By asserting its presence in what it considers its territorial waters, Beijing plays into Washington’s hand
By Timur Fomenko, a political analyst
A Philippine coast guard vessel manoeuvers as a Chinese coast guard ship cuts its path in the disputed South China Sea on April 23, 2023 © Ted ALJIBE / AFP
Late last week, the Chinese Coast Guard deployed water cannon against Philippines ships on a military resupply run in the South China Sea. The Philippines described this incident, which took place over disputed waters, as “illegal and dangerous.”
Beijing, citing historical precedent, claims the entirety of the South China Sea as its own territory, creating an overlapping series of claims against a number of Southeast Asian states. The US has subsequently used this issue as a primary aspect of the military dynamic of its China containment strategy.
Although it is easy to blame China as the aggressor given the scale of its claim on the South China Sea, and the fact that it is the biggest actor, one should not discount the possibility of states such as the Philippines deliberately creating such incidents as a way of ramping up tensions in a nod to the US. First of all, territorial disputes in Asia are sporadic, and happen on all sides. This is because the Asian geopolitical landscape following World War II was not subject to an all-encompassing resolution like Western Europe was. Rather, the interests of US hegemony in transforming Japan into a vassal state, and the subsequent rise of communism in China, meant that there was no reconciliation to be had. Old disputes and grievances remained.
As a result, bodies such as the South China Sea and the East China Sea remain hotly contested. But the existence of these disputes alone does not necessarily mean tensions are always present. An issue can fade away into the background, but can also be ramped up by politicians who wish to prioritize it and place it in public consciousness again. There are many examples of this, such as South Korea’s dispute of the Dokdo (Takeshima) islands with Japan. Consider that the pro-US government of Yoon Suk-yeol barely ever mentions it, but the more liberal administration of Moon Jae-in did a lot. The same rule applies to islands in the South China Sea, as well as the Taiwan question, the Diaoyu/Senkaku dispute, and so on.
Currently, the Philippines is on a pro-US trajectory again. Following the rule of Rodrigo Duterte, who was more geopolitically ambivalent, Ferdinand Marcos Jr. has tilted back to Washington and signed an agreement to expand the US military presence in his country by granting it three additional bases. While Duterte sought peace and reconciliation with China, the new administration seeks to stage incidents in order to provoke Beijing and trigger a reaction, militarizing the disputed territory and therefore forcing China’s hand to ‘defend’ it. Increasing tensions this way plays to Washington’s narrative.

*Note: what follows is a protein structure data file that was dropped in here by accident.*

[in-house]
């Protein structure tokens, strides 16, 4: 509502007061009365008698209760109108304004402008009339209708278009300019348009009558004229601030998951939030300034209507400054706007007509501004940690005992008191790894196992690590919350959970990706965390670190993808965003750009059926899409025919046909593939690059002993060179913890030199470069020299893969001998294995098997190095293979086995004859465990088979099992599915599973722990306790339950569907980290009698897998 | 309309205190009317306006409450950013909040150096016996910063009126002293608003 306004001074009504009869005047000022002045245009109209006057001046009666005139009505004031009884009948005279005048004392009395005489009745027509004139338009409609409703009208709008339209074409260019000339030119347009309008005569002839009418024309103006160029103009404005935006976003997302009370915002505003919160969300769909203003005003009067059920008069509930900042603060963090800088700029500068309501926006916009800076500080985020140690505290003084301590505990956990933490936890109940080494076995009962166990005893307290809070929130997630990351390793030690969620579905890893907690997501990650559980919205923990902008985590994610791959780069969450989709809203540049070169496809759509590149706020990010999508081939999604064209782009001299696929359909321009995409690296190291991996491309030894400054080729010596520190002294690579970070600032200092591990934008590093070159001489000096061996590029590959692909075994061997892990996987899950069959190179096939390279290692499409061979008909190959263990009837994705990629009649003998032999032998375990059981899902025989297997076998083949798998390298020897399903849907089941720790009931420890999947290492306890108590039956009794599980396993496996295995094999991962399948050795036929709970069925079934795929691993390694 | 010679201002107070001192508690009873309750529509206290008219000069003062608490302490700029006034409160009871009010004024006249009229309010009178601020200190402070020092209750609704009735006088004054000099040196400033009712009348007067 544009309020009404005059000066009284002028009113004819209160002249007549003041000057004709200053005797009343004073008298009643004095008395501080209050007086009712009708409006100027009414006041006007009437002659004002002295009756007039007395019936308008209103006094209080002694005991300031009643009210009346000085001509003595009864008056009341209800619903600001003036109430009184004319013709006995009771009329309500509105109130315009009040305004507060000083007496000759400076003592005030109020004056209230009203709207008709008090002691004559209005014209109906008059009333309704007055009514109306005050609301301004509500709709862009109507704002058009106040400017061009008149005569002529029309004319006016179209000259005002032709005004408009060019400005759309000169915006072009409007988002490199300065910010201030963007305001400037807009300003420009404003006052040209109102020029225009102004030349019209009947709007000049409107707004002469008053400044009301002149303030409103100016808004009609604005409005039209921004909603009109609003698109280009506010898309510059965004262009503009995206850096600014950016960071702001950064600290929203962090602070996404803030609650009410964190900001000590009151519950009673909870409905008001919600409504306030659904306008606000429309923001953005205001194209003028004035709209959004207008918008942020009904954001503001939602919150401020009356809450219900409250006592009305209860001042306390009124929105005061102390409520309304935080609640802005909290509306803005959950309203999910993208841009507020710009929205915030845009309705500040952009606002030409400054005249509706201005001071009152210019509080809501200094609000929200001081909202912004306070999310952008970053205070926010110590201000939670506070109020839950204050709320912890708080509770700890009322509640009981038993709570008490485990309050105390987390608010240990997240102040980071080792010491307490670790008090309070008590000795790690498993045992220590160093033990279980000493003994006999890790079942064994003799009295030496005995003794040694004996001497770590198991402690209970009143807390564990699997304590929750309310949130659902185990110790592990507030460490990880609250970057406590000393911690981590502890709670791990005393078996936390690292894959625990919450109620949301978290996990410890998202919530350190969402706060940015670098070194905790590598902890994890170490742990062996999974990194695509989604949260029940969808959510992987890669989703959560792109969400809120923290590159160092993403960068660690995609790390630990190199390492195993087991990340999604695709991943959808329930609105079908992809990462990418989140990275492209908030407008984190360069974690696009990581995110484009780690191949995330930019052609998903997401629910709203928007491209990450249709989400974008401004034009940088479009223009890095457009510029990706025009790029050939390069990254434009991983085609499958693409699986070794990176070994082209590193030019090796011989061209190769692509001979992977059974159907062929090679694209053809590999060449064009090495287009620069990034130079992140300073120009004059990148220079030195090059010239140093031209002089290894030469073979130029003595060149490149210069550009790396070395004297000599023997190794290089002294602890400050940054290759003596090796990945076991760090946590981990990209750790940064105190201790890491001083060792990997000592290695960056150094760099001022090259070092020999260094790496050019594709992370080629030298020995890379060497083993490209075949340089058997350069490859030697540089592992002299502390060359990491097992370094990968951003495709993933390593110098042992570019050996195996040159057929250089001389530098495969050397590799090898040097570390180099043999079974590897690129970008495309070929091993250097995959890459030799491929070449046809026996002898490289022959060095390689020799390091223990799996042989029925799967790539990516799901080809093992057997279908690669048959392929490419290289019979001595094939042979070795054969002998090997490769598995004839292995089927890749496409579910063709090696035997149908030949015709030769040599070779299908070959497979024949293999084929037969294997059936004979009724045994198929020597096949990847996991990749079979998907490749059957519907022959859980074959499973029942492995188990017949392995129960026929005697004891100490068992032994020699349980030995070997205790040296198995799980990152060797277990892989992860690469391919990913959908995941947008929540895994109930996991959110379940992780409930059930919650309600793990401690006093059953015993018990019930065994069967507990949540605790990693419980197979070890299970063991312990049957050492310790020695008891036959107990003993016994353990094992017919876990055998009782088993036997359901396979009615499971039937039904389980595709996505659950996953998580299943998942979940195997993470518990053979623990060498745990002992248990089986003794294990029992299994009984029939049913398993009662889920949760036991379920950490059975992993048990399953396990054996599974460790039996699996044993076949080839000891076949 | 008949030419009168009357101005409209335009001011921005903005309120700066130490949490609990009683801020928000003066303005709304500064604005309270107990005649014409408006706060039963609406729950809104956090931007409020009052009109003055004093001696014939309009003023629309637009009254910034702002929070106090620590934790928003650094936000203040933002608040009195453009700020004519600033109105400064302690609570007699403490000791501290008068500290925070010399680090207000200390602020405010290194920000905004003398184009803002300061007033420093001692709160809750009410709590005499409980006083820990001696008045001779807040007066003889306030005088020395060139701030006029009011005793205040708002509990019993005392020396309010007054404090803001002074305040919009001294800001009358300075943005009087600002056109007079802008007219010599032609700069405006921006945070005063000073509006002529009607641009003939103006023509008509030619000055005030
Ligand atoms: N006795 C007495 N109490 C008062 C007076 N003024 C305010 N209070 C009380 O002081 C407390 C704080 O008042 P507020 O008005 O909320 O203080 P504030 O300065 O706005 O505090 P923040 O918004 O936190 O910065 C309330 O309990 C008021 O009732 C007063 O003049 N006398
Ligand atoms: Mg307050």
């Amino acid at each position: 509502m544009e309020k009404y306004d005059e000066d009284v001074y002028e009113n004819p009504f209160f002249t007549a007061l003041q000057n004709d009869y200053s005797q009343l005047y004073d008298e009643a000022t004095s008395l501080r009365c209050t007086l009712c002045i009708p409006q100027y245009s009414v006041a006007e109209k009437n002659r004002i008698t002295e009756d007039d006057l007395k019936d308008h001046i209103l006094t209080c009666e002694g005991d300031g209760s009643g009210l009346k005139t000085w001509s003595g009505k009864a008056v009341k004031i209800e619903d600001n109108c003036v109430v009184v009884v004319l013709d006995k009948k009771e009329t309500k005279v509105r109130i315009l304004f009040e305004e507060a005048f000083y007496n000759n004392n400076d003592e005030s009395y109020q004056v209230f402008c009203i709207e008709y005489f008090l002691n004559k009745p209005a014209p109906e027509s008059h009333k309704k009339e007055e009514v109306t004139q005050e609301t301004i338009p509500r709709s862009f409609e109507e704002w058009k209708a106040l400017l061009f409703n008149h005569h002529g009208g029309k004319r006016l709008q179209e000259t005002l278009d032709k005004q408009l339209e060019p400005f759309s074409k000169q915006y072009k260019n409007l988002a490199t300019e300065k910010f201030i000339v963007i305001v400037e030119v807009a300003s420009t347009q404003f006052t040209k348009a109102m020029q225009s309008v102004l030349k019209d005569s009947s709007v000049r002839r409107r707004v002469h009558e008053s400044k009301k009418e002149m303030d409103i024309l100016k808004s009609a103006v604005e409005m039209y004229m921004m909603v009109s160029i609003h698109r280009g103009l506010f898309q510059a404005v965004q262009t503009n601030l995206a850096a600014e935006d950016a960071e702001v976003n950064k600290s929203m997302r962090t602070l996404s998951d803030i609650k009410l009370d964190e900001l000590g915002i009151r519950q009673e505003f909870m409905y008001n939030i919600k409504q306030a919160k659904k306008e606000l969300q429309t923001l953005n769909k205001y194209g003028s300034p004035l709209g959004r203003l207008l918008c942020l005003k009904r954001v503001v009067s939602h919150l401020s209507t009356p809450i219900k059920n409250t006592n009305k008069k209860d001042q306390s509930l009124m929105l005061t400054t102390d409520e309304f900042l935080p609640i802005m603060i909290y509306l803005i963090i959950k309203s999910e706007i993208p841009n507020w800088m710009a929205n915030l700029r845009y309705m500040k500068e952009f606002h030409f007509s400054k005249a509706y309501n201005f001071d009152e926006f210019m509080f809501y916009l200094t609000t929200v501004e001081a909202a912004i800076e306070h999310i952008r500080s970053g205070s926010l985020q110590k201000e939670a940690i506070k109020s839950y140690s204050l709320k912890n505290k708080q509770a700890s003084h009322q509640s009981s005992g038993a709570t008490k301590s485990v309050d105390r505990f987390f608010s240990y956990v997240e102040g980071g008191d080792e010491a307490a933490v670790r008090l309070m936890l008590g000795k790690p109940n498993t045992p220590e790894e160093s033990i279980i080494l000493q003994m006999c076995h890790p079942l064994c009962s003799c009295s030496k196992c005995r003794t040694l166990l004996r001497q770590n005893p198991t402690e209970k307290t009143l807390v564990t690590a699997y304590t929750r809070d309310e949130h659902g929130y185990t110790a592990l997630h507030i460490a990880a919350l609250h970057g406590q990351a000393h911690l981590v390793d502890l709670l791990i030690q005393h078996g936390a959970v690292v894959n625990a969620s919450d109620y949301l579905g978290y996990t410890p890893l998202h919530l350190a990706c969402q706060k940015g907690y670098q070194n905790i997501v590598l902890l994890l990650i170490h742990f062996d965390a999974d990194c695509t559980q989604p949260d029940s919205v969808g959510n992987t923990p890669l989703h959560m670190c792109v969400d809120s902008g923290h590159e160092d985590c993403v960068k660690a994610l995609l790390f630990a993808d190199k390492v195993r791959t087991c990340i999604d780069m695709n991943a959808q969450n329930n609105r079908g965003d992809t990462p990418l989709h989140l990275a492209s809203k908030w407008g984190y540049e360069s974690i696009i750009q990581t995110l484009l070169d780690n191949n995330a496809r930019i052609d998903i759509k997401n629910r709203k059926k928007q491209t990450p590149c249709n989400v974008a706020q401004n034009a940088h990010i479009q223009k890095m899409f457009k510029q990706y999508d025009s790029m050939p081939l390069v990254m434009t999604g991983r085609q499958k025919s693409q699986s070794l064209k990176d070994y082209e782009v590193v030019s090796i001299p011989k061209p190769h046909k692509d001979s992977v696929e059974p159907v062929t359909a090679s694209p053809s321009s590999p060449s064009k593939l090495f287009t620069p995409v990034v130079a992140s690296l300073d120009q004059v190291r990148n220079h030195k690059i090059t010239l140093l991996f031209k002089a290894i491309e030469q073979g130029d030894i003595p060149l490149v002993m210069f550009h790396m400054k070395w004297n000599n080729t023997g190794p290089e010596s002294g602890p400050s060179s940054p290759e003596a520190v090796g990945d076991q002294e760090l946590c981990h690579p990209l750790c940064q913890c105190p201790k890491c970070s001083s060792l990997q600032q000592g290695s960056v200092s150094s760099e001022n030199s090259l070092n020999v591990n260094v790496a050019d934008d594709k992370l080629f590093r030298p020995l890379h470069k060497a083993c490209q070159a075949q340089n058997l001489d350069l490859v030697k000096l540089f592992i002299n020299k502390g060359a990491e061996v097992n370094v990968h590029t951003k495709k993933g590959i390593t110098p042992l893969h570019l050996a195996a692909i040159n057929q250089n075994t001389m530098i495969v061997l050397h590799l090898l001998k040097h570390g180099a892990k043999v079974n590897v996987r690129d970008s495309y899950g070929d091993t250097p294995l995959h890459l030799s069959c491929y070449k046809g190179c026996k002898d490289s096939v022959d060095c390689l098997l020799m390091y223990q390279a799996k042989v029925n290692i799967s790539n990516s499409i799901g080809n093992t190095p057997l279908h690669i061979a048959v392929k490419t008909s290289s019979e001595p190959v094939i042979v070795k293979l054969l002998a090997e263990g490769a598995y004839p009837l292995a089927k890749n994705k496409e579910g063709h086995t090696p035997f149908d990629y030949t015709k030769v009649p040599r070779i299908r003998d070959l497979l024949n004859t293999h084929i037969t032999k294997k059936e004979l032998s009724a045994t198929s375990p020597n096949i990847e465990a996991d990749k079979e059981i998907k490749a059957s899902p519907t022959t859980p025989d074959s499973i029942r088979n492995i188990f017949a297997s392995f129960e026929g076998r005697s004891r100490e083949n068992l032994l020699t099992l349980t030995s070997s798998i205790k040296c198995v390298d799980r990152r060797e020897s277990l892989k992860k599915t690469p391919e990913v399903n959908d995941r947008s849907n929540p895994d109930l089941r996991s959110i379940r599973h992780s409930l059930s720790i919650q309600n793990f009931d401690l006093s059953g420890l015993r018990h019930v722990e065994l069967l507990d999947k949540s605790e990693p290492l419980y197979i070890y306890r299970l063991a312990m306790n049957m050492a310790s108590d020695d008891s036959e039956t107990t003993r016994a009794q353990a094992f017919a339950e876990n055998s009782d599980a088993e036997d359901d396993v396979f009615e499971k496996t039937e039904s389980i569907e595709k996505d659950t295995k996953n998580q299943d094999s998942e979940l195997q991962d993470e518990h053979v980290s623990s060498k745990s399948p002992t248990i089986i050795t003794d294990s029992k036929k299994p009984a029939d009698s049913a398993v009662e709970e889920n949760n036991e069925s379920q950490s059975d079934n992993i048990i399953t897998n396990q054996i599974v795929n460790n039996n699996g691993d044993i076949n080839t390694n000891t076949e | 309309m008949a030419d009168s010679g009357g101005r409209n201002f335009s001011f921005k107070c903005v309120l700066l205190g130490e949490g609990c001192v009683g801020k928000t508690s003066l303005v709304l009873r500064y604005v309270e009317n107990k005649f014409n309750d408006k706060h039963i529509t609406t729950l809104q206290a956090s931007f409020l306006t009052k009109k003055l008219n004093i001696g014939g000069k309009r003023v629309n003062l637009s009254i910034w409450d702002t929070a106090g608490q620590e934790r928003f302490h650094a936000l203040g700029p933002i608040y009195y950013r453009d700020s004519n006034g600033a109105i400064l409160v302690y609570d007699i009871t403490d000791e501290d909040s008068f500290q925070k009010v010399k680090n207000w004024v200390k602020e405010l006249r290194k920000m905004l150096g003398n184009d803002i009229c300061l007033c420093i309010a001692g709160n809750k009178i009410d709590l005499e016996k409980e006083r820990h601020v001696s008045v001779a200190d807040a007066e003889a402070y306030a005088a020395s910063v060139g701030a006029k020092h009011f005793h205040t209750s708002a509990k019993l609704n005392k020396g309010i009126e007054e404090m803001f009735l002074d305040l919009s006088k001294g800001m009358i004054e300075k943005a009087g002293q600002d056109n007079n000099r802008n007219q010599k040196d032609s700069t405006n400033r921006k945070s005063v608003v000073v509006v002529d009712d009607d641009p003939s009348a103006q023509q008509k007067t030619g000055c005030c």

In turn, this gives the US justification to increase its military presence in the area, pulling more countries into its orbit and framing China as the aggressor. Despite China’s territorial claims, its success in this situation actually rests on avoiding escalation and instead making progress in peacefully resolving South China Sea disputes, for example, by establishing a regional maritime code of conduct. However, this is easier said than done when all parties involved have invested significant nationalistic sentiment into their respective positions and any concessions would be seen as a sign of weakness. Herein lies China’s Achilles heel. As much as China’s claim on the South China Sea predates the People’s Republic itself, and is ironically shared by Taiwan, Beijing has little space to compromise on arbitrarily insisting the entire waterway is its own and therefore comes under the designation of ‘national sovereignty’.
This makes it very easy for the US to take advantage of the situation, drive a wedge in and disrupt the building of peaceful relations between China and the Association of Southeast Asian Nations (ASEAN) countries. With the West becoming more hostile, these neighbors have become more integral to China’s own trade and economic future. Washington is determined to disrupt that where possible in the name of its Indo-Pacific strategy and subsequently impose its own hegemony over them. It will do that not through trade, but by creating tensions and then billing itself as a security provider. This is easier to do when states such as the Philippines are enabling it. This means that Beijing ultimately has to be tactful in its diplomacy, and exert restraint constantly, otherwise, more and more foreign naval assets will be appearing in the region.